A while back, MacObserver conducted an engaging interviewwith Rogue Amoeba CEO Paul Kafasis. Rogue Amoeba is the company behind quality audio apps such as Audio Hijack Pro, Pulsar, Airfoil, and Nicecast, and the interview is especially worth reading because it provides a fresh perspective on Apple from a company still primarily focused on Mac development. There’s a lot of meat in the interview worth digesting, but we thought this exchange was particularly interesting.
TMO:Right. So you’ve been developing products that get very much into the nitty-gritty of the Mac. And, over the years, you’ve gone through many OS iterations. Is that something that has been a problem for you?
Mr. Kafasis: Well, certainly every time there’s a major OS update, 10.4 to 10.5, 10.5 to 10.6, we have to be concerned about just what underlying changes [have been made] in the audio system — that the users never see — but we have to interact with. I wouldn’t say it’s ever been… Apple’s never been trying to kill anything. I believe that a couple of our apps are on an Apple internal white list so that they say: “…if our OS update breaks any of these 100 apps, then we need to figure out what’s up and maybe contact the developer. Or maybe figure out if we’re doing something wrong.”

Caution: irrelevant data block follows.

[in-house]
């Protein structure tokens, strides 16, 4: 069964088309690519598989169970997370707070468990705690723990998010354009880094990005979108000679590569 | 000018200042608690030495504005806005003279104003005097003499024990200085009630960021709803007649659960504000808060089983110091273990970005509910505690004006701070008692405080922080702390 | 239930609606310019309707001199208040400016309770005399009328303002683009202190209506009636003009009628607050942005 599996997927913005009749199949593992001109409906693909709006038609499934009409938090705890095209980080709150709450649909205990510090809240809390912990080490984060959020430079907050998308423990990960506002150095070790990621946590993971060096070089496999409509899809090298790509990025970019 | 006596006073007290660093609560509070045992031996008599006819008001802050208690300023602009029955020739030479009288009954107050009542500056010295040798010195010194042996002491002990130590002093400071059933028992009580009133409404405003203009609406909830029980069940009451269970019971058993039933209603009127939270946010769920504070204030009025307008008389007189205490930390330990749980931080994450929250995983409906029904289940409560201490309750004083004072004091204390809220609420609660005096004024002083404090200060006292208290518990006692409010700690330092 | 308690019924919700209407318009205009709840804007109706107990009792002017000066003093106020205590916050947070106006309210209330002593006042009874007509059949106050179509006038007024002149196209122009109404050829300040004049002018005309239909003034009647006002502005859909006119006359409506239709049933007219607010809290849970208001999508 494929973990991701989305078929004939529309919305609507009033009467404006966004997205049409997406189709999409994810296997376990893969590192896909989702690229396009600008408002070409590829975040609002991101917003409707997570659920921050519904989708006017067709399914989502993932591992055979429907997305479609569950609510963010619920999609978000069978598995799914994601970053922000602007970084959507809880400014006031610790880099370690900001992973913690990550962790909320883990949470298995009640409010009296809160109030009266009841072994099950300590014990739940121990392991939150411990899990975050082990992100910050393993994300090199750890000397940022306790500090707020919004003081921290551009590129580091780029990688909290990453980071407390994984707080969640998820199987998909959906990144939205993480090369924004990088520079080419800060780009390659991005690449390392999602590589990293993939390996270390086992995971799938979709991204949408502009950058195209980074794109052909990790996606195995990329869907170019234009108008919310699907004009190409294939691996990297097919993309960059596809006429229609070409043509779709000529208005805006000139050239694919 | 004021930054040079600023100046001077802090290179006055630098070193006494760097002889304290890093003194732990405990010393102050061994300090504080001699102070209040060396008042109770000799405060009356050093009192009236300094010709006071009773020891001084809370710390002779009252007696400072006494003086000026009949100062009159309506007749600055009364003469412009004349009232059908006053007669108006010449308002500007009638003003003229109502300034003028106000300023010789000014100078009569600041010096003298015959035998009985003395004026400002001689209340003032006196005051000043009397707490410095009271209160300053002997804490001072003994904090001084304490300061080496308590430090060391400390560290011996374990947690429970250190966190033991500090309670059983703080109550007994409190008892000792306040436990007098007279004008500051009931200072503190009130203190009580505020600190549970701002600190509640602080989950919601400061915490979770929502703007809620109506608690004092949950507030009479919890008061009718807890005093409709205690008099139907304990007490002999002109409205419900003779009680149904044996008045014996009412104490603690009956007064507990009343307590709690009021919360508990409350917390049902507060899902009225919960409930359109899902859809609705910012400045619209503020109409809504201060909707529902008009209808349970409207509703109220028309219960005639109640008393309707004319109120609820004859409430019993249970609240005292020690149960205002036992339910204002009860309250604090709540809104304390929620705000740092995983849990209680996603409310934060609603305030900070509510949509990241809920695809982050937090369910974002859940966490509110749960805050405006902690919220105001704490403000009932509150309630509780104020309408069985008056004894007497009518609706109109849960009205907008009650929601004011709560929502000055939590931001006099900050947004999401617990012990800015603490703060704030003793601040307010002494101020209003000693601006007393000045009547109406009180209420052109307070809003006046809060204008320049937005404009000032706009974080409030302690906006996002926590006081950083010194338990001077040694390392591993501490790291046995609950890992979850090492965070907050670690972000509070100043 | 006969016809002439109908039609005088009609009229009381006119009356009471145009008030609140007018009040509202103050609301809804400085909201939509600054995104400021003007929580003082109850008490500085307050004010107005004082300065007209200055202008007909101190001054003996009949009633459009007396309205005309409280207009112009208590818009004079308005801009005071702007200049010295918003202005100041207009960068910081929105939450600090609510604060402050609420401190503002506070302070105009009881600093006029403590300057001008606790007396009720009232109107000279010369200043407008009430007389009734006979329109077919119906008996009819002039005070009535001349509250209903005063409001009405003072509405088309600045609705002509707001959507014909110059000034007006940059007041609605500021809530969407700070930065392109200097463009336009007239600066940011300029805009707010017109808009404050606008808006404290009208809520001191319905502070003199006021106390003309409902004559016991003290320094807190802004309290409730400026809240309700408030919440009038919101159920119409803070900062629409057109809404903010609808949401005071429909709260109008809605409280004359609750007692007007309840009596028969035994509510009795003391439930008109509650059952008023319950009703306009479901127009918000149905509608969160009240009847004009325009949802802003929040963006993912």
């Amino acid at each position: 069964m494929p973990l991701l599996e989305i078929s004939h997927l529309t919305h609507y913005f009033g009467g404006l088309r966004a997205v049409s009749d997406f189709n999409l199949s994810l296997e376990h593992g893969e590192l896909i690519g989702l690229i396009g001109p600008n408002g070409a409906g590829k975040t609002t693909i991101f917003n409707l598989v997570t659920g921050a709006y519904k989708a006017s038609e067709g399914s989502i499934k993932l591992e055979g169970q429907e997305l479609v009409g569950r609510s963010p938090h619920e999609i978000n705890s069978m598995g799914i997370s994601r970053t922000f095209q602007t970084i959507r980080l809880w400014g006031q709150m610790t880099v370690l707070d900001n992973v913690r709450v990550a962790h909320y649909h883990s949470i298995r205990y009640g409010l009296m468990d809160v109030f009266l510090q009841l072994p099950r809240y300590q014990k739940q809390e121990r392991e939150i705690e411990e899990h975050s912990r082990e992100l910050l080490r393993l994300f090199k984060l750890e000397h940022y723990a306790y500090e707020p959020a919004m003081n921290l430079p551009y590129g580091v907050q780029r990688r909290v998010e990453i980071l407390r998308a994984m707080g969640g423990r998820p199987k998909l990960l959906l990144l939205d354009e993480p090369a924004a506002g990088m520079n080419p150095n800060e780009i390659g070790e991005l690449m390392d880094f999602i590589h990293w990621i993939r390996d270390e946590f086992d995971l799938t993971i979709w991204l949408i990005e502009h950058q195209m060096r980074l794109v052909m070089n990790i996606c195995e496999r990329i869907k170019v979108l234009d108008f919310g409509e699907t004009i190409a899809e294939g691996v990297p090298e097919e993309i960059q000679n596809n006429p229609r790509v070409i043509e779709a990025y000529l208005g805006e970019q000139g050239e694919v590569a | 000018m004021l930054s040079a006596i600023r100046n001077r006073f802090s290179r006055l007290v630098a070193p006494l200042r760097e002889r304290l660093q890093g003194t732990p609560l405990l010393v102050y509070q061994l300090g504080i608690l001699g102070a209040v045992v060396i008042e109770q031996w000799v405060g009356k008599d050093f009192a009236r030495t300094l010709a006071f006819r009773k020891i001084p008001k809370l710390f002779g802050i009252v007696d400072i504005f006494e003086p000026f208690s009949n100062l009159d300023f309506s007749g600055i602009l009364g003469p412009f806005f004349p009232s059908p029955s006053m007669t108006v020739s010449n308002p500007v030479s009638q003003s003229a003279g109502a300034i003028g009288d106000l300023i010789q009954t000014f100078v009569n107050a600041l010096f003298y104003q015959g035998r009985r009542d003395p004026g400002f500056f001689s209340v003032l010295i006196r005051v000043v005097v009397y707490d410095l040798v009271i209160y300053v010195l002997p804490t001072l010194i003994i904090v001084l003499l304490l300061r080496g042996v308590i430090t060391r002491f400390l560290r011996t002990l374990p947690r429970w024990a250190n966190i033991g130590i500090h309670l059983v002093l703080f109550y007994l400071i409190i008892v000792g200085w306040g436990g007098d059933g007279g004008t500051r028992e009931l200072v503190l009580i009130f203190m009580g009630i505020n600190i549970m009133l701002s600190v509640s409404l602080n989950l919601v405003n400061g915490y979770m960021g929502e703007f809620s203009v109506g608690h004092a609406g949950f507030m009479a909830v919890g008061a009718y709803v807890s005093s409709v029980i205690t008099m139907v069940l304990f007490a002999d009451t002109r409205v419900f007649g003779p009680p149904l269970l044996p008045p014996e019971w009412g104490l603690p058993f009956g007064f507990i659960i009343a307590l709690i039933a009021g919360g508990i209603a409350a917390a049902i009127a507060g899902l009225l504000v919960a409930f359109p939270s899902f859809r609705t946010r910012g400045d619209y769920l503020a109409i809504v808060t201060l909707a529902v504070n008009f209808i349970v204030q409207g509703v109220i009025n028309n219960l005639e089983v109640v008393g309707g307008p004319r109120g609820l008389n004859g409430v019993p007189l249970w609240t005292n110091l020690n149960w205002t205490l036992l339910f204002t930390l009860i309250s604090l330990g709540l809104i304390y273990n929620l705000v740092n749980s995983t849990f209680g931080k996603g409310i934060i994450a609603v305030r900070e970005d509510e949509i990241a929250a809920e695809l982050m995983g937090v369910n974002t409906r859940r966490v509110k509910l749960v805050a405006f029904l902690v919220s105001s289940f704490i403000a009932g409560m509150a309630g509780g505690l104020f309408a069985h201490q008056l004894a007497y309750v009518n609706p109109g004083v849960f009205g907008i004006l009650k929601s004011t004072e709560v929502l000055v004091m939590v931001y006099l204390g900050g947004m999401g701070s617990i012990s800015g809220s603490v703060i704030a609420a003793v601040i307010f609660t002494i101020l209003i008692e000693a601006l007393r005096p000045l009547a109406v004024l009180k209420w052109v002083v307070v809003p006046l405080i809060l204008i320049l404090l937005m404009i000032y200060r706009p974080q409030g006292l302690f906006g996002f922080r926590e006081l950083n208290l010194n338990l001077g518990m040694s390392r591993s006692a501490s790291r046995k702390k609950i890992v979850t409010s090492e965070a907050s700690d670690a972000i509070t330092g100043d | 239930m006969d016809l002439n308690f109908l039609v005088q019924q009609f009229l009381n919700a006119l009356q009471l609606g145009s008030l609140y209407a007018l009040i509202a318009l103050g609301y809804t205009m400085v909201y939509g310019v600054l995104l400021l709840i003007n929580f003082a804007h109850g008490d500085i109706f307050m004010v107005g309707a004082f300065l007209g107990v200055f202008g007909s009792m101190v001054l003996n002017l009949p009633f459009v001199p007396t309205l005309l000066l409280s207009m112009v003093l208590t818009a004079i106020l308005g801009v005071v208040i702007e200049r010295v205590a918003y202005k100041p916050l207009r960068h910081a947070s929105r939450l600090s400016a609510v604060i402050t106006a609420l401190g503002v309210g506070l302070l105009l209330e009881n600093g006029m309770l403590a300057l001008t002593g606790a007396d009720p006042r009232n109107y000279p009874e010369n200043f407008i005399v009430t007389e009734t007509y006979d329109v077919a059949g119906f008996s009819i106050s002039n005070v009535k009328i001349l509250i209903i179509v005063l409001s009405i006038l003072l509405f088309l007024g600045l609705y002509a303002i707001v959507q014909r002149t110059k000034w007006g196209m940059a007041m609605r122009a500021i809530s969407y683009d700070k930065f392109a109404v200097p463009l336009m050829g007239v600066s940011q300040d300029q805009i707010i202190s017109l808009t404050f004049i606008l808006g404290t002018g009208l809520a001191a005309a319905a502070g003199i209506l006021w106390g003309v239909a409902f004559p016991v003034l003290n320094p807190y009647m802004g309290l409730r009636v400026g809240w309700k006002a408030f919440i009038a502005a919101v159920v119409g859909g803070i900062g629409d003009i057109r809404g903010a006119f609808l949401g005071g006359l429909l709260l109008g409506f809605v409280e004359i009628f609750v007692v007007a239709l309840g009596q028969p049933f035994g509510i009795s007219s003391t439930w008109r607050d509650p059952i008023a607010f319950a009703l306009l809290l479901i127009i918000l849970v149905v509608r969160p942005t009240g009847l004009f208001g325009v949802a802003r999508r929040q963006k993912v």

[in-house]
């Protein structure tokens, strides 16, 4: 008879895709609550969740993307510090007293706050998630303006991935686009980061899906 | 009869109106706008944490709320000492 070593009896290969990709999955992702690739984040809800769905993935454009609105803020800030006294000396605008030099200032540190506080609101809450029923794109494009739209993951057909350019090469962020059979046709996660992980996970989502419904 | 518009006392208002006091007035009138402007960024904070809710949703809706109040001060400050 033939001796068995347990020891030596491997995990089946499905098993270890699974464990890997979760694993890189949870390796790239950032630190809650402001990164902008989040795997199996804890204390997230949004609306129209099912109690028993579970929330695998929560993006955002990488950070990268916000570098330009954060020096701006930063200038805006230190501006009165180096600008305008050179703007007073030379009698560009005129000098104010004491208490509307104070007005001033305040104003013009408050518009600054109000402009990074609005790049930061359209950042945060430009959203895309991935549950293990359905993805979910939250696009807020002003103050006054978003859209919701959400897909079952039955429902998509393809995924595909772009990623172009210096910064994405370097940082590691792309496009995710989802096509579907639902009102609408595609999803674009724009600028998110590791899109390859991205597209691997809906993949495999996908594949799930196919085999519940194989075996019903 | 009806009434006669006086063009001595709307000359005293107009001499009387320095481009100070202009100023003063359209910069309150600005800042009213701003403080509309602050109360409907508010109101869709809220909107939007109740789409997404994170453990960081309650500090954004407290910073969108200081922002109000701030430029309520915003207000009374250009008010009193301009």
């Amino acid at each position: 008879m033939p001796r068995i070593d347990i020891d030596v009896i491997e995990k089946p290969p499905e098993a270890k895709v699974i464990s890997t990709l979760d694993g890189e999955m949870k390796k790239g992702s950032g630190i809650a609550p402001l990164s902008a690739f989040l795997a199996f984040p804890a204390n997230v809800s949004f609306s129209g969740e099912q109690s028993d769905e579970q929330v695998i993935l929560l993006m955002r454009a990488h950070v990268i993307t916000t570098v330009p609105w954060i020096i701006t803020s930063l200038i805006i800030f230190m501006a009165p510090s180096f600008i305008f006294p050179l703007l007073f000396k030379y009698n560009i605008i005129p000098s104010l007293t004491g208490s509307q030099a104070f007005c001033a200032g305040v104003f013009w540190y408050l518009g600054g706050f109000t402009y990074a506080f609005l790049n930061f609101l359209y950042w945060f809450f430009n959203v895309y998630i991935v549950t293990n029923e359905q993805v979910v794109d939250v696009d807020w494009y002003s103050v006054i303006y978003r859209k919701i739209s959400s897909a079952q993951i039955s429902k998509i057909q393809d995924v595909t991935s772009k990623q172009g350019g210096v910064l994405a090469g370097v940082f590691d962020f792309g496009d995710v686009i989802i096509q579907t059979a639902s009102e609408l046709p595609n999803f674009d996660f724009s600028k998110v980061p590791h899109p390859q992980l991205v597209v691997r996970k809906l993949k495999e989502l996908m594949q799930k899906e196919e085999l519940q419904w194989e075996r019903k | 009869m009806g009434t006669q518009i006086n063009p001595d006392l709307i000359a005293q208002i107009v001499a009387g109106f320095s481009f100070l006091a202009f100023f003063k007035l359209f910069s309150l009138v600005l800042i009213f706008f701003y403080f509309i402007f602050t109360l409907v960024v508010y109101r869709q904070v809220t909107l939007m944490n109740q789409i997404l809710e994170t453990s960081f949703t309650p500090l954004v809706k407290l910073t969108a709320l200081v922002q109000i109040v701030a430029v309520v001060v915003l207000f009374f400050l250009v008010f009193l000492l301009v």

TMO: That’s cool.
Mr. Kafasis: Yeah, that’s pretty nice to be aware that we’re on that list. Clearly it’s not something where we have to worry too much about breakage. But we are doing these low level things and doing things that aren’t necessarily “standard.”
And you don’t see this too often, but one of the interview questions/statements from TMO is noteworthy in and of itself.
Regarding the future of OS X and iOS, and whether their paths might cross in the future:
… We’ve seen this before, where they’ve diverted engineering resources from one [project] to another. They clearly aren’t all about just bulking up on engineers. They’re about having the right people working on this stuff, and shifting their focus.
As Steve Jobs has stated before, it’s not about the size of your research and development budget, it’s about hiring the right people.
Anyways, head on over to The Mac Observer to check out the interview in its entirety.